If you’ve just splashed a great new Android phone, you’ll want to get up and running as soon as possible. The good news is that it’s not hard to do – and we’ll guide you every step of the way.
From connecting your Google Account to your new phone, to making sure your handset is protected from unauthorized access, here we’ll cover everything you need to know about setting up a new Android phone. You’ll be ready in no time.
In this guide, we will take a look at setting up Android on a Motorola phone, which is close to the version offered by Google. Some steps and screens on phones from other manufacturers may differ slightly, but regardless of the brand and model of your handset, the procedure will be mostly the same.
The first screen you see when you start your Android phone will ask you to select the language you want the operating system to use. Select a language, tap Startand you have entered the main setup process. You can bypass most of the following screens with Skip it button if you don’t want to deal with them right away.
The next screen will ask you to insert a SIM card if you haven’t already, and then you’ll be asked to select and connect to a Wi-Fi network – pretty important if you want to download apps, set up the internet, and update your operating system phone.
You will then be prompted to copy apps and data from another Android phone: you can sync Google Account details and installed apps from another phone you still have with you, via Wi-Fi, or you can restore your Android phone backup from Google Drive (under assuming you backed up your old phone in the cloud). We have gone into this part of the setup in more detail below.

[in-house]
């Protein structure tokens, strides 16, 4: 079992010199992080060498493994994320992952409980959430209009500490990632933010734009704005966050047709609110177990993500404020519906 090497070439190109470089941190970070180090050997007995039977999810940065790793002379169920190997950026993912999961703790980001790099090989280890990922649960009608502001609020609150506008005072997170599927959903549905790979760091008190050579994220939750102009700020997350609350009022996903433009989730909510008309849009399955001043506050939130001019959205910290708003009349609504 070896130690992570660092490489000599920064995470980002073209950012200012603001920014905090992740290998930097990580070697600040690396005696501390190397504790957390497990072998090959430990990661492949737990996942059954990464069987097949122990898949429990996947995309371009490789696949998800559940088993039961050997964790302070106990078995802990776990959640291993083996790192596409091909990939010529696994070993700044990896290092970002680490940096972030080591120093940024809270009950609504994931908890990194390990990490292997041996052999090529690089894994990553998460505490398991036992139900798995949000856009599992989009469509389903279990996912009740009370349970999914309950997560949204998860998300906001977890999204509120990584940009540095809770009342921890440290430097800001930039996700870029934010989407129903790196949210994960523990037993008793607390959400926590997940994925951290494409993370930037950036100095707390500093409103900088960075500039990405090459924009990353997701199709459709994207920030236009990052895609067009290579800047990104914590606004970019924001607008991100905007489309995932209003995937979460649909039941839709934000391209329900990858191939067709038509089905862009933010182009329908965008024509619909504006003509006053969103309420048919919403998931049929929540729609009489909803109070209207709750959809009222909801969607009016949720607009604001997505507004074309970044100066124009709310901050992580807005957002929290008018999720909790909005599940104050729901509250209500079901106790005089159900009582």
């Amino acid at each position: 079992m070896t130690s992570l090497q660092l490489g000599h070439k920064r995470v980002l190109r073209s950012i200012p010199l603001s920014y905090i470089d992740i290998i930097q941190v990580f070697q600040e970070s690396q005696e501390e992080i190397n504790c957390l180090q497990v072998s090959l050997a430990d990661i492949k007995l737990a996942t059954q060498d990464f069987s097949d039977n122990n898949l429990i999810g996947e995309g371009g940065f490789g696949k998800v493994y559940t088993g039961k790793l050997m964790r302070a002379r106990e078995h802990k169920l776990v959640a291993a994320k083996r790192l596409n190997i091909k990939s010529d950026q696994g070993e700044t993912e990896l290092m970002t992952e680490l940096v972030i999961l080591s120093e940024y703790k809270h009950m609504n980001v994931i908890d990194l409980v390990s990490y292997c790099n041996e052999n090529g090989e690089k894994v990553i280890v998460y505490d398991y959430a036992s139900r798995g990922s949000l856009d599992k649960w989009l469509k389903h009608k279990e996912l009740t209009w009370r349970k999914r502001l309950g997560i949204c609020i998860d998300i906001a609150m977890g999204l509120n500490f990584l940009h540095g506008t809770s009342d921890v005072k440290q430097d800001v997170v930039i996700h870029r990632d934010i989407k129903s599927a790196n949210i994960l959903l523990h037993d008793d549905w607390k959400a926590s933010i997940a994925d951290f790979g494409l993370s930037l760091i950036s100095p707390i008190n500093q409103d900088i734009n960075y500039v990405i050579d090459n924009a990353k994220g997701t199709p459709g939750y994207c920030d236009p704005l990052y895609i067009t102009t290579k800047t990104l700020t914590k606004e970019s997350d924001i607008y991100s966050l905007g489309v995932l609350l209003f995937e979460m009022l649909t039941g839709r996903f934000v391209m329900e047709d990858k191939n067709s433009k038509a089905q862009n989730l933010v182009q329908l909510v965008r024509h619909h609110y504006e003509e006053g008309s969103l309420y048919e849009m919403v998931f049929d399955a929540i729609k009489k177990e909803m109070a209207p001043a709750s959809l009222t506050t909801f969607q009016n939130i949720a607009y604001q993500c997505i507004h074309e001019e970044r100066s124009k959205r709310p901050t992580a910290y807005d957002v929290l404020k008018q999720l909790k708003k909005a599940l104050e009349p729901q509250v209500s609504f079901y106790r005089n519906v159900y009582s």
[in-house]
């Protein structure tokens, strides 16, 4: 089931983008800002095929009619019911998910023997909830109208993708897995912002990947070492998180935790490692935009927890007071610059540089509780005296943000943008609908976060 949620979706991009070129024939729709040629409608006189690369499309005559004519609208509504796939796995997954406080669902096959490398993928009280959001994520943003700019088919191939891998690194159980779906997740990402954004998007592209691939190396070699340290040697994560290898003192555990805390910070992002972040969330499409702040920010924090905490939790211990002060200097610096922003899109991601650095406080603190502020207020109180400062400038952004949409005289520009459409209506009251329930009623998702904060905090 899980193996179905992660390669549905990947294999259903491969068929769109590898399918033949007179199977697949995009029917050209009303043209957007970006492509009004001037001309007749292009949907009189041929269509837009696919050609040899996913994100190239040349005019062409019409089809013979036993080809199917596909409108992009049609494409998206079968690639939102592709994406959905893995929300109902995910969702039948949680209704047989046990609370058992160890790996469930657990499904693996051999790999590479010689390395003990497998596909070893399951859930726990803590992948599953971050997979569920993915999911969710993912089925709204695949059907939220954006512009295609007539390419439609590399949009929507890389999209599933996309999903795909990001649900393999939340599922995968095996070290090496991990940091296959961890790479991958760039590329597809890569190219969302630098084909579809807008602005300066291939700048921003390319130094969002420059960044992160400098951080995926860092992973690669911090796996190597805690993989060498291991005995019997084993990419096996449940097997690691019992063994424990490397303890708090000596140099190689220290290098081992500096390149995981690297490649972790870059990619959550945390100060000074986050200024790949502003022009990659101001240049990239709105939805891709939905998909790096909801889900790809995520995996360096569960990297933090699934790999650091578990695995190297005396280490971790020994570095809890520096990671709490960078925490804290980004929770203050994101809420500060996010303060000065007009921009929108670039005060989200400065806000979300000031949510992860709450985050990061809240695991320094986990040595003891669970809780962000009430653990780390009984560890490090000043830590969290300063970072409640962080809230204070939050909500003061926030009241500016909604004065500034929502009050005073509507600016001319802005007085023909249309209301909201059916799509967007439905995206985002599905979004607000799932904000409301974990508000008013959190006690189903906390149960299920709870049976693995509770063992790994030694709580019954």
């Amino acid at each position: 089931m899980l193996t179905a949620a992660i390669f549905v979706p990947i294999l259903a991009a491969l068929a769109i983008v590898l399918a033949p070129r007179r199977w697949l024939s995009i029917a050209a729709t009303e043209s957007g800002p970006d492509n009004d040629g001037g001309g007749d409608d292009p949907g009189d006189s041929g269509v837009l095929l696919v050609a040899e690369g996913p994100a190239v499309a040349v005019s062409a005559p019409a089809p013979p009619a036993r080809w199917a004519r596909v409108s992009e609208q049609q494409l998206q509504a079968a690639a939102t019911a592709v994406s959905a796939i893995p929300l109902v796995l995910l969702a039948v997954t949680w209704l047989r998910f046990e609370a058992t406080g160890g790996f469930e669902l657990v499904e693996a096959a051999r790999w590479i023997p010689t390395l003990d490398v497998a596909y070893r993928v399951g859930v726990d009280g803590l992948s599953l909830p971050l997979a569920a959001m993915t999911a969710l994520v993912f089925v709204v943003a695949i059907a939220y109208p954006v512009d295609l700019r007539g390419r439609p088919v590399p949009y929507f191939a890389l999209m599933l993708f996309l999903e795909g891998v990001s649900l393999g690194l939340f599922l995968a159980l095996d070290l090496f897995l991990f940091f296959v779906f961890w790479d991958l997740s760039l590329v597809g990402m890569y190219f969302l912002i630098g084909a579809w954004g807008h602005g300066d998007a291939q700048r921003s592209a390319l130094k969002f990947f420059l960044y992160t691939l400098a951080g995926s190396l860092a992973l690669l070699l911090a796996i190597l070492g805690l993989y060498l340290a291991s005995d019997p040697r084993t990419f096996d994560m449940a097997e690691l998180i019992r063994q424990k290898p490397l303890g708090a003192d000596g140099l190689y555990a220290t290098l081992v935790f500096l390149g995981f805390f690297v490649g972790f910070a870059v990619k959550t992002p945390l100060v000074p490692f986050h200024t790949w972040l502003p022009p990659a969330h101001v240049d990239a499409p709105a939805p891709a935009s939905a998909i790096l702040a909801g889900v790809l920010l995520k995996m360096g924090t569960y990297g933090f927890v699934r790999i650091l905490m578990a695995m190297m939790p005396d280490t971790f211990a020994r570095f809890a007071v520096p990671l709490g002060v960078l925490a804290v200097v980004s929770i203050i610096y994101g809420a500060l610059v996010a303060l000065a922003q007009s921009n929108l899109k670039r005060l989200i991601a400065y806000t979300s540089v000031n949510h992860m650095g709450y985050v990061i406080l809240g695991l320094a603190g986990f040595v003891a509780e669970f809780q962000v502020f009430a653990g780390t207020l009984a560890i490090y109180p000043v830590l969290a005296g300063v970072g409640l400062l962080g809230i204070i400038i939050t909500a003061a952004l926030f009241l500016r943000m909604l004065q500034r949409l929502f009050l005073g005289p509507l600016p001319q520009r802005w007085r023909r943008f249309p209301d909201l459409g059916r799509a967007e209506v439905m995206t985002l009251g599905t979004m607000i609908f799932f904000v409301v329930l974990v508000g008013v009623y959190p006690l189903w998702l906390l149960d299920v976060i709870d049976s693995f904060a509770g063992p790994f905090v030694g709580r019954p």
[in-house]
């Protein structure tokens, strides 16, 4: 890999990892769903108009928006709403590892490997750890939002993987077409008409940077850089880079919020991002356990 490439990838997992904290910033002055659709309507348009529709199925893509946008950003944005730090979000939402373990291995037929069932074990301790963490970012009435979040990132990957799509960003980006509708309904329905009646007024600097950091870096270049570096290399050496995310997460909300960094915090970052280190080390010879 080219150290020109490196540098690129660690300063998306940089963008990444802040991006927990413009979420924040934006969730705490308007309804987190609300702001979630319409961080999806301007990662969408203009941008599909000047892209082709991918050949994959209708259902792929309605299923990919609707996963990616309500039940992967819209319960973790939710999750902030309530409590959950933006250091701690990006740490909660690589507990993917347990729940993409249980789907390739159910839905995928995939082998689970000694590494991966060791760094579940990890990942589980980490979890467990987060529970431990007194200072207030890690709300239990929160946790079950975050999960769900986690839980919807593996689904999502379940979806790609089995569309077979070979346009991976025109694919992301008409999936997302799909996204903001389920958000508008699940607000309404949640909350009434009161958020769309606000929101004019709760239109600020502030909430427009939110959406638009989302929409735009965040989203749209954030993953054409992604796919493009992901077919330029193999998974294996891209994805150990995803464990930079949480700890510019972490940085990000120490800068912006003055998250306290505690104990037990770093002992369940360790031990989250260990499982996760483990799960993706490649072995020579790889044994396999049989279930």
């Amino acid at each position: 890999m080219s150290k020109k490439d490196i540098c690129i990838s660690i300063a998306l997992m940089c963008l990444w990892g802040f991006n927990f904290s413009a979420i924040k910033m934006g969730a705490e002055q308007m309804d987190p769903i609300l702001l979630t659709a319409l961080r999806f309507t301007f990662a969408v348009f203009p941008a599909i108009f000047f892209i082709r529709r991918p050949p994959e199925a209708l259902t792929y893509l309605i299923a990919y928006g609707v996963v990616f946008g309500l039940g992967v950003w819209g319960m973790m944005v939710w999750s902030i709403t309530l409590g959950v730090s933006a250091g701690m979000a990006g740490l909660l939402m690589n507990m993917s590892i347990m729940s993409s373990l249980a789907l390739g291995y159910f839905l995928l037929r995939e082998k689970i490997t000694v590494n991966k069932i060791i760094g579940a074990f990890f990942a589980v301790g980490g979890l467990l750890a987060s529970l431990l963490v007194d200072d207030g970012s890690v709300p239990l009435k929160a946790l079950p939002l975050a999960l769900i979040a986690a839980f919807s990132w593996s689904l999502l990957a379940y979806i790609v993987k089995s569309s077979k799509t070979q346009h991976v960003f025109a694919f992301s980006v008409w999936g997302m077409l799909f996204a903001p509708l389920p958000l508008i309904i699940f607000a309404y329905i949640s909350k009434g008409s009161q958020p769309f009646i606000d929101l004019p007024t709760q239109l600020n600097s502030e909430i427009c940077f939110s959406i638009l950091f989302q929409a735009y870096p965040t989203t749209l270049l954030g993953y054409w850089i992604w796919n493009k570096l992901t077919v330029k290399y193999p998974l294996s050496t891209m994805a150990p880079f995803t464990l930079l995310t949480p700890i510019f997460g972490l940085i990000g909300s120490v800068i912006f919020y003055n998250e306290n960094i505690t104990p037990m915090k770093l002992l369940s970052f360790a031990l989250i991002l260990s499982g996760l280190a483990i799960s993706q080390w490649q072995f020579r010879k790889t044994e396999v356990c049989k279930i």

If you prefer to start with a clean new phone, select Don’t copy. Your phone will ask you to sign in with a Google Account, which will allow you to access the Play Store and start automatic syncing with apps like Gmail, Google Photos, and Google Calendar, even if you didn’t copy the data in the previous step.
After signing in, Google will ask you if it can track your location, collect diagnostic information, and back up key phone data on Google Drive – this includes app, app data, call history, contacts, device settings (such as Wi-Fi passwords) ) and SMS history.
If you agree to this backup, it will make it easier for you to upgrade your phone the next time as you will be able to use it with the above mentioned restore feature. On this page, you can see all the devices you’re signed in to with your Google Account.
After that, it’s time to look back on security: you’ll be asked to set a PIN code to lock your screen, and you’ll also have the opportunity to set fingerprint recognition and face unlock if these features are offered on your particular Android phone. It is important that you have at least one of these security measures to protect unauthorized access to your handset.
After that, there are only a few households to take care of. The following screens let you set up Google Now, add an email account other than your main Gmail, change your system font or home screen background, and select additional Google apps (like Google Home and Google News) to install instantly.